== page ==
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Andrea wrote: Once again, education is key (and I fail to see how that can be even remotely corporatist).

And Sergej wrote: Corporatism is, in fact, smart business, and I’d say you are a corporatist since you work for a corporation (if I’m not mistaken) and are proud if it.

I think there is some confusion about the use of the term corporatism, not only in this thread but in most contemporary discussion where the term arises. This is because we live in a world with lots of corporations but very little corporatism, so most people look at the word and think it has something to do with corporations as they exist in modern business. Corporation are essentially a mechanism by which the owners of capital limit their personal liability for the decisions they make by making the corporation itself a legal person. Corporatism, arguably and ironically, has more in common with unionism than with corporate capitalism, but at the same time it is neither socialist nor capitalist.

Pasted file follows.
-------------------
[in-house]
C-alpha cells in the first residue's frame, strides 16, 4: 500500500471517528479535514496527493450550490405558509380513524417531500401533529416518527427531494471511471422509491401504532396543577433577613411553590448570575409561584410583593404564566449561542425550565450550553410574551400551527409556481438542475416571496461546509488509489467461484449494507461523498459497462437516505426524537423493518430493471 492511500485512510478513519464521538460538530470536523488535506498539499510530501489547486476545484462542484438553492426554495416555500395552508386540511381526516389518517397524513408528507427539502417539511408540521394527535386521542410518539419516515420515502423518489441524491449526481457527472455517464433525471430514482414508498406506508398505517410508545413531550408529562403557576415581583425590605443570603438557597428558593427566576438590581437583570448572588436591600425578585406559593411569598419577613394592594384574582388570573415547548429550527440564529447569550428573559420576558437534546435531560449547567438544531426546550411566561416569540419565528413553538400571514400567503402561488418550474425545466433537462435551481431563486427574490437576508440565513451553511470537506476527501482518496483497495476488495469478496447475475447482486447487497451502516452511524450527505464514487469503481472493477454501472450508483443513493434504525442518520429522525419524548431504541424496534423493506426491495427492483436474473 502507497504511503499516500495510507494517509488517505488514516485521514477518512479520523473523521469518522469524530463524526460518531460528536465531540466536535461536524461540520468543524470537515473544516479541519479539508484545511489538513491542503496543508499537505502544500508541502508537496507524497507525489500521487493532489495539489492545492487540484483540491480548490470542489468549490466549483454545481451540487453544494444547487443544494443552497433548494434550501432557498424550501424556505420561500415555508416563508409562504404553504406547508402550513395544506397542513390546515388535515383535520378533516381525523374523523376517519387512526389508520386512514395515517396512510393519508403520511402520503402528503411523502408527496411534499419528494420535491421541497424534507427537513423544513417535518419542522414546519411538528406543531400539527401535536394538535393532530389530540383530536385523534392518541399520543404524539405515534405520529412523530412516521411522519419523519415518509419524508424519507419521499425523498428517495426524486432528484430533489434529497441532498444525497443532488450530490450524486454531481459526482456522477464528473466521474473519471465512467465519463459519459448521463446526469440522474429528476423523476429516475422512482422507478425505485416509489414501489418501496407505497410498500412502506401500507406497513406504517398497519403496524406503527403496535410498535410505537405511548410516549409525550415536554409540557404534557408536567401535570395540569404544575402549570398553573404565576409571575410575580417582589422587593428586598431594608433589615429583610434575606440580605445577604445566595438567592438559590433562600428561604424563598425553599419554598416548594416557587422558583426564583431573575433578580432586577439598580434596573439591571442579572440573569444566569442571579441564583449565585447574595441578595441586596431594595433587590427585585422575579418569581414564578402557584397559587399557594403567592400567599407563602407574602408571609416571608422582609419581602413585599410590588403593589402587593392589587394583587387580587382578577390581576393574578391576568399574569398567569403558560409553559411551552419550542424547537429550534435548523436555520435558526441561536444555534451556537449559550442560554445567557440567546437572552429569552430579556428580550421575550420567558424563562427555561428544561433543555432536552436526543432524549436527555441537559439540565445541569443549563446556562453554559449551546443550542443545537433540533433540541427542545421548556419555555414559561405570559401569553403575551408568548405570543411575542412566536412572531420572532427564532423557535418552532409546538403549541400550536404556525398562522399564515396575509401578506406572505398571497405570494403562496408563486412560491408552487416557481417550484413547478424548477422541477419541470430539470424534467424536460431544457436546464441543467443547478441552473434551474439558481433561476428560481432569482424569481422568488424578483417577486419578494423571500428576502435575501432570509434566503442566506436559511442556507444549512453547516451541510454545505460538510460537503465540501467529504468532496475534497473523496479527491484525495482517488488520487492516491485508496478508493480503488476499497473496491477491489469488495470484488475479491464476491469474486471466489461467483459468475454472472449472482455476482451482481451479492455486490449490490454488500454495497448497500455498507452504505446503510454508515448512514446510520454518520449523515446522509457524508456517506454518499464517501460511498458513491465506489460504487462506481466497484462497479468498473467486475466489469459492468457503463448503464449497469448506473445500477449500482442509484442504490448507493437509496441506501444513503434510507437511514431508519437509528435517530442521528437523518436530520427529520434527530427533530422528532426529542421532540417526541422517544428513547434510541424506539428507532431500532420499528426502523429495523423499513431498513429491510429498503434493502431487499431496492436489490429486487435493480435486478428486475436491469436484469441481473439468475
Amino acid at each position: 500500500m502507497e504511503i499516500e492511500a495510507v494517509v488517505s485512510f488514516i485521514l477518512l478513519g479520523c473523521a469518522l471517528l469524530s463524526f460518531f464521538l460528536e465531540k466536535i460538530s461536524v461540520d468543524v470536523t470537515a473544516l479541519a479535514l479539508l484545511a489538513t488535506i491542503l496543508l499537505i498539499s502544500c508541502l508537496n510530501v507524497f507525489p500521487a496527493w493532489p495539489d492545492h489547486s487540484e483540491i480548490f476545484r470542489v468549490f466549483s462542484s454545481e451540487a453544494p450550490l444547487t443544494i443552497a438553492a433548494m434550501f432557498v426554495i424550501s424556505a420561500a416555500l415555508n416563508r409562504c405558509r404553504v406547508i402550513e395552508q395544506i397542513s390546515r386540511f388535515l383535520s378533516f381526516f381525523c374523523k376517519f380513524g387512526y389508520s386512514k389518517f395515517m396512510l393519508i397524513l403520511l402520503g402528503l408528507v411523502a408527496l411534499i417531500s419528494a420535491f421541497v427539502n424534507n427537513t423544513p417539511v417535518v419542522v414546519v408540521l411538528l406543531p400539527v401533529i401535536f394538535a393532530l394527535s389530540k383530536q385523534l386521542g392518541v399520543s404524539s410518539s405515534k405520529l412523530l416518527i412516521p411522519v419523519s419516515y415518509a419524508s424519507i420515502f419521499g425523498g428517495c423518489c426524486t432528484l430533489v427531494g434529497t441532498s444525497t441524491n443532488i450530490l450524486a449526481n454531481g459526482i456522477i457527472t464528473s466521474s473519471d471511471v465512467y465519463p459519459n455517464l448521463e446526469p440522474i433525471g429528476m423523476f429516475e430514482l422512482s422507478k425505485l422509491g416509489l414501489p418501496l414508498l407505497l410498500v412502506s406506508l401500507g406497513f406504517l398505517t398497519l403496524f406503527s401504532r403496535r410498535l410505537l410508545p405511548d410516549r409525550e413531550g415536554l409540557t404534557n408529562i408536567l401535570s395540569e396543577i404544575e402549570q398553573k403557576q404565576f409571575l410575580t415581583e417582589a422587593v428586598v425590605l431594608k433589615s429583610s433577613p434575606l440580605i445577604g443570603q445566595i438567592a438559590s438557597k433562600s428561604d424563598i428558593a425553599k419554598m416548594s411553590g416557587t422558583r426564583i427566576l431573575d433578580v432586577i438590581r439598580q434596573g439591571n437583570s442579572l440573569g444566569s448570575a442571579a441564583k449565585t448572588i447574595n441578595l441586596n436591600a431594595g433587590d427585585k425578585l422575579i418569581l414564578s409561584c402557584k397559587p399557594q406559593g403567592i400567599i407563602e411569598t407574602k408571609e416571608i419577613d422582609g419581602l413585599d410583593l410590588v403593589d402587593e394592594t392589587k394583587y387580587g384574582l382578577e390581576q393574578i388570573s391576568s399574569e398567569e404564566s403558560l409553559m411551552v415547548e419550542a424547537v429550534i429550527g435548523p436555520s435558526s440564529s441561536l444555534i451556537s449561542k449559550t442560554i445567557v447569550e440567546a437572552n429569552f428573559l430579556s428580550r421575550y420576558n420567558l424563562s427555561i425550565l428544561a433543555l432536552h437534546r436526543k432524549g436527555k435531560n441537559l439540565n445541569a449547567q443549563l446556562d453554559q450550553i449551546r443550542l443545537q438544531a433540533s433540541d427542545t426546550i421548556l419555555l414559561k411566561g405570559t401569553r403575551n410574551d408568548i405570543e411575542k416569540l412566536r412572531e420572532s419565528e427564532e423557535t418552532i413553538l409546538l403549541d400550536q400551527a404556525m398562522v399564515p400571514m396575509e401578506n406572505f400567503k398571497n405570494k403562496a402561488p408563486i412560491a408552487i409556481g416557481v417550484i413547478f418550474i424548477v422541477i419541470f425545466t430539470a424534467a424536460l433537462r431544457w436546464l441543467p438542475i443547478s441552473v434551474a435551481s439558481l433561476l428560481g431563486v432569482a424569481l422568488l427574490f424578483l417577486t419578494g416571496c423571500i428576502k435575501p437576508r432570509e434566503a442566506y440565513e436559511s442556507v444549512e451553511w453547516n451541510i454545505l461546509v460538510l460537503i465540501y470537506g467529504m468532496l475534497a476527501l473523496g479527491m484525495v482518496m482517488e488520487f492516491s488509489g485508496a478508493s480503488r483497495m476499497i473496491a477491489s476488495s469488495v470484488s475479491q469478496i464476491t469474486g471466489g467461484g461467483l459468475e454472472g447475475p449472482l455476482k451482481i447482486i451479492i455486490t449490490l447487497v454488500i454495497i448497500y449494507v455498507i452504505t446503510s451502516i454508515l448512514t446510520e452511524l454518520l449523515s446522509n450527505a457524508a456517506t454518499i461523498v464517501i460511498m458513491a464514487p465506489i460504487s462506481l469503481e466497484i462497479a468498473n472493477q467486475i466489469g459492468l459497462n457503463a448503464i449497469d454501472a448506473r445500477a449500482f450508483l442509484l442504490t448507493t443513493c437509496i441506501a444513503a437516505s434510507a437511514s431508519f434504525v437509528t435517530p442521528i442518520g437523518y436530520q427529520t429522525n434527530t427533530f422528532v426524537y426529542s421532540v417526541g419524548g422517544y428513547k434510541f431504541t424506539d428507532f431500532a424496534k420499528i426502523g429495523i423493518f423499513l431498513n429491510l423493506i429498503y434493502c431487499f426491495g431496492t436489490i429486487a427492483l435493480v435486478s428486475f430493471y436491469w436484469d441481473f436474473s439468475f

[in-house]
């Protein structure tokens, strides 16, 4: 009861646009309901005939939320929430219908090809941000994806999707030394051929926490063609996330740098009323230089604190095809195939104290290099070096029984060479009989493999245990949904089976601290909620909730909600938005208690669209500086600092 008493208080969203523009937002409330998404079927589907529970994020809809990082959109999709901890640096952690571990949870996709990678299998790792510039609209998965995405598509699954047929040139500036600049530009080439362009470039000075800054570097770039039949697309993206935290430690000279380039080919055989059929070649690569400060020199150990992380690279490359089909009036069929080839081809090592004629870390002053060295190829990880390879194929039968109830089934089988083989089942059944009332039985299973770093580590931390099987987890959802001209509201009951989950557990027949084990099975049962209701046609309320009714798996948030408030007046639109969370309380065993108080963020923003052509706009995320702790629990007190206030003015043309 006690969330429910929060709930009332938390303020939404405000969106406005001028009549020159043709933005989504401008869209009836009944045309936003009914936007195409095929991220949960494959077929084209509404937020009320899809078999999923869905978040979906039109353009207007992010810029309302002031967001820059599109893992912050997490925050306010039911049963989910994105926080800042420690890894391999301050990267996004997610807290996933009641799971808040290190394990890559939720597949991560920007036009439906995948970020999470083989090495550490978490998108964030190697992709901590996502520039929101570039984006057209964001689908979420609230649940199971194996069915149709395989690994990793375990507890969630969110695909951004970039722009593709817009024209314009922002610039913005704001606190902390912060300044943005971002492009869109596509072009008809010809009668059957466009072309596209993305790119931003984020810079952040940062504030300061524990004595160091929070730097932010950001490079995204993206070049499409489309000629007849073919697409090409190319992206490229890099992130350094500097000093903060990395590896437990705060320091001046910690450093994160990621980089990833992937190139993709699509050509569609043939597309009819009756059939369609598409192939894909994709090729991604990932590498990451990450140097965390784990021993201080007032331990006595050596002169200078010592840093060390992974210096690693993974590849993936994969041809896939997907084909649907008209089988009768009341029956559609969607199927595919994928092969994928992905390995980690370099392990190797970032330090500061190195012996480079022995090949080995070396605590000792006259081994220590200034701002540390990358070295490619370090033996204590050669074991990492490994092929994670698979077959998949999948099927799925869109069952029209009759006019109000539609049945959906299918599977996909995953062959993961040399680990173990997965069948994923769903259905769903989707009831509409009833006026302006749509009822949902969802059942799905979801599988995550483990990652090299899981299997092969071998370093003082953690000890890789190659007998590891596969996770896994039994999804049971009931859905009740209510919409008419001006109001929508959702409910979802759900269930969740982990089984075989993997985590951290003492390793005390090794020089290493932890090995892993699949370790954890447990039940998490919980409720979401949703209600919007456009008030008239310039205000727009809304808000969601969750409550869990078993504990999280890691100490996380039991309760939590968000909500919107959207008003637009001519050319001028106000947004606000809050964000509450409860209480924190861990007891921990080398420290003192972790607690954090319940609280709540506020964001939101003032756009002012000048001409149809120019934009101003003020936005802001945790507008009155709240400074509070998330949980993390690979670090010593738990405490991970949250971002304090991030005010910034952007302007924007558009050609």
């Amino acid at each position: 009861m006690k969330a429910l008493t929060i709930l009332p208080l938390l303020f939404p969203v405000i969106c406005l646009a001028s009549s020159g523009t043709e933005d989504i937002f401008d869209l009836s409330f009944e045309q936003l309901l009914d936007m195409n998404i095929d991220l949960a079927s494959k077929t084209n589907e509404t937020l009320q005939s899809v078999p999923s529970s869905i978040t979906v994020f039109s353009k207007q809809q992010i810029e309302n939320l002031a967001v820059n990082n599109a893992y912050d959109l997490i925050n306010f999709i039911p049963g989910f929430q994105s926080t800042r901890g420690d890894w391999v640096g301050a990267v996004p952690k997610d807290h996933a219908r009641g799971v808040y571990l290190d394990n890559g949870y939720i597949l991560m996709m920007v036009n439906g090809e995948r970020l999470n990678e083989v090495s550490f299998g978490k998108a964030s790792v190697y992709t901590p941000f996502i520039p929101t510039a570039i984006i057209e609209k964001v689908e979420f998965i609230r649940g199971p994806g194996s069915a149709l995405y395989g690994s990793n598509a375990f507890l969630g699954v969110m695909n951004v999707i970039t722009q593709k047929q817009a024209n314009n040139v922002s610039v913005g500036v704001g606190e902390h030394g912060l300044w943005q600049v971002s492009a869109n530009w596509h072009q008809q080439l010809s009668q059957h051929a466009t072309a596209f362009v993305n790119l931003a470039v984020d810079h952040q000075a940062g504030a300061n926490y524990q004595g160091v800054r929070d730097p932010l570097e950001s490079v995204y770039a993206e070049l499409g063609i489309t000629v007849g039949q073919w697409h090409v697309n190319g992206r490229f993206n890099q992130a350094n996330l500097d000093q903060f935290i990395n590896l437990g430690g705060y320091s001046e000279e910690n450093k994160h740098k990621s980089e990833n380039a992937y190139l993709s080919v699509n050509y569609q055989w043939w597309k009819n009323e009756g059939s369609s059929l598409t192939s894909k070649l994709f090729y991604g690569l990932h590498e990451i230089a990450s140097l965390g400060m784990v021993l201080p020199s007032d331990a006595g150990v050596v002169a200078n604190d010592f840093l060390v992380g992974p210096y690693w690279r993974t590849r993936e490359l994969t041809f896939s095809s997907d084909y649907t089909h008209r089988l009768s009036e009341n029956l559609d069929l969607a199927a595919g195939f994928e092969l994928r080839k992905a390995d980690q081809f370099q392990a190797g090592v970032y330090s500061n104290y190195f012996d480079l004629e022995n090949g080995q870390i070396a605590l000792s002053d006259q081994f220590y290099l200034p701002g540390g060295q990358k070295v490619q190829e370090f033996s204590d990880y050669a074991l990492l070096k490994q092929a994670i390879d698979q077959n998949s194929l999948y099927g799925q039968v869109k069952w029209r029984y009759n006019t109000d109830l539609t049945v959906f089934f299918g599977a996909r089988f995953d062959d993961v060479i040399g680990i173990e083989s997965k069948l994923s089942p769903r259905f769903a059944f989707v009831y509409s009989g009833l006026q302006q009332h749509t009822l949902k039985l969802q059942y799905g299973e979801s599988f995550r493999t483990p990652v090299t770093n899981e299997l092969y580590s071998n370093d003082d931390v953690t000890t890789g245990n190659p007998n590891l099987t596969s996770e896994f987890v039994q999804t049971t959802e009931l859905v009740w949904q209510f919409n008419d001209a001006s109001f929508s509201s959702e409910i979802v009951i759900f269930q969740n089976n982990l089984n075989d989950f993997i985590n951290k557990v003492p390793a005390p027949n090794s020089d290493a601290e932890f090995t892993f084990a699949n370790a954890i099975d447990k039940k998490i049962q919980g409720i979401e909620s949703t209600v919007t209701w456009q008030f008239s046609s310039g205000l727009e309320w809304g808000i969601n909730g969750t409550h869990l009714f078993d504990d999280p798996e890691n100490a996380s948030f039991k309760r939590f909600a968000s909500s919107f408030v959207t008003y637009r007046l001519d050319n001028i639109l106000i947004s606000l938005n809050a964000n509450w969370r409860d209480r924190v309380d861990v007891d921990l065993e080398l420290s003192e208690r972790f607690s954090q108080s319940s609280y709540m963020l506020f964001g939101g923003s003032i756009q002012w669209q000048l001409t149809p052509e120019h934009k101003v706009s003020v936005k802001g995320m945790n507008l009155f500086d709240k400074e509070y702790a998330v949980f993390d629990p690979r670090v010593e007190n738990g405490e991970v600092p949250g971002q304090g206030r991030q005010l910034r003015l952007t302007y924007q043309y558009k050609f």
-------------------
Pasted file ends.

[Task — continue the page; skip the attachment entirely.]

Corporatism is an application of Catholic social teaching, derived from the Papal encyclicals Rerum novarum (1891) and Quadragesimo anno (1931), which attempted to circumvent the conflict of capital and labour by promoting class collaboration based on the dignity of work and collective organisation in part based on the model of the Mediaeval guilds. Under a corporatist system, professional organisations become the primary political organ in a society. In this context, it is easy to see how education can be corporatist, along the lines of apprenticeship and professional accreditation. Most professional associations — e.g. the Society of Graphic Designers of Canada — are, in fact, corporatist bodies, but operating within a non-coporatist system, e.g. capitalism. I think that many professional associations would be more effective if they understood and adopted an explicit, underpinning corporatist philosophy.

Corporatism fell out of favour after WWII because the Italian Fascists had implemented a form of it through their ‘guild’ system. It is worth noting though that the economic historian Amintore Fanfani, later Prime Minister of Italy, had already rejected false corporatism of the fascists in the 1930s. By contrast to fascist dictatorship, corporatism has also appealed to anarcho-syndicalists as a model of collaborative, non-authoritarian organisation and decision making.